The Sault Ste. Marie Chamber of Commerce (SSMCOC) remains concerned that a new sign bylaw, set to be discussed by City Council on Monday evening may have an unintentional negative impact on some local businesses. As a result, the Chamber is planning to ask the City to take a measured approach to the implementation of any new signage regulations.
According to SSMCOC CEO, Rory Ring, the proposed sign by-law is going to impact virtually every type of outdoor signage used by small businesses, from portable signs to digital, from storefront awnings to billboards.
Ring notes that the by-law “contains new restrictions on where signs can be placed, whether businesses will be able to advertise on sites other than their own property and reduces the amount of time that businesses may be able to take advantage of portable signage.”
Among the new restrictions outlined in the proposed by-law, specific to portable signs, is a 180 day permit expiration and a maximum permit allowance of 180 days per calendar year, per sign per property. Portable signs will also only be allowed to advertise for businesses located on the same property as the sign.
Paul Johnson, President of the SSMCOC suggests that portable signage “remains a cost-effective and proven means of advertising for small businesses which are often unable to afford other types of marketing, but are significant contributors to our employment base.” He adds that this type of signage also greatly benefits the small business that is reliant on seasonal marketing (of which there are many in our community).
Ring says that the Chamber is concerned that many local businesses are not well aware of how this new by-law is going to impact them and that it would be prudent for the City to not rush into implementing the full by-law, complete with all of the new restrictions.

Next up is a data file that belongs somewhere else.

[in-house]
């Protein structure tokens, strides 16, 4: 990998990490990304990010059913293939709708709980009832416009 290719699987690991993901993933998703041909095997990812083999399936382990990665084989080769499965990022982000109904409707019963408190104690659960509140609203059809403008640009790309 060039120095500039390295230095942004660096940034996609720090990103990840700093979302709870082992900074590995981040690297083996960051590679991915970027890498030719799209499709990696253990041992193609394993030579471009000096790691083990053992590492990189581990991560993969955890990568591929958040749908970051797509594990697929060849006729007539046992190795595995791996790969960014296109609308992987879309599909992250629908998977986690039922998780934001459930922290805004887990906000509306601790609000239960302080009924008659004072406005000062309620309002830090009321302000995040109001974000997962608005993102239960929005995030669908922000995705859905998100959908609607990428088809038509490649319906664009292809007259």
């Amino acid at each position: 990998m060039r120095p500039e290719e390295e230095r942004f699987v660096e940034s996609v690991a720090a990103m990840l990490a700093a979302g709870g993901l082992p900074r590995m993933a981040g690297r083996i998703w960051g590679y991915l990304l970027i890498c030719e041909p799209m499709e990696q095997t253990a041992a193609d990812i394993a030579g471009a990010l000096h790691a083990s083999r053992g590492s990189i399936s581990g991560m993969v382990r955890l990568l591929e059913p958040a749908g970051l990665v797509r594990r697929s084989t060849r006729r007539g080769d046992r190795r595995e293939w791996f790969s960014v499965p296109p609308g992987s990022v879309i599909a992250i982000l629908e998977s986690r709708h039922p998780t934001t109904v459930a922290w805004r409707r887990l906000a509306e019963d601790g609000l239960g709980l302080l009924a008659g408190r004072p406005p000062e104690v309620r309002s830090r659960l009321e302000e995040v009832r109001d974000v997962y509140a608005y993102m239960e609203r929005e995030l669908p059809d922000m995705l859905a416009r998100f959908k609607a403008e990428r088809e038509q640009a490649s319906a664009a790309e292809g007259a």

The Chamber is planning to suggest a number of recommendations to make the introduction of the new sign by-law more gradual while also allowing everyone involved more time to assess its impact. While the Chamber feels that the majority of the by-law is a reasonable accommodation to conflicting interests, it plans to ask the City to maintain the current regulations specific to portable signs for at least two years so that there is some additional time to strike a committee to assess the impact of the by-law and engage the Sault’s tourism sector.
The Chamber will ask Council to consider contracting sign by-law enforcement to the private sector for quarterly enforcement activity and to establish a process for self-enforcement by the sign companies.
The Chamber remains committed to working with the City to ensure that the signage regulations adopted by the city:
– remain fair to all local businesses, regardless of size and marketing budget
– do not jeopardize local jobs and businesses that will be impacted by the regulations
– do not negatively impact sales and revenues of local businesses that depend on signage as a means of reaching customers
– ultimately helps achieve the goal of creating a positive aesthetic in respect to signage and advertising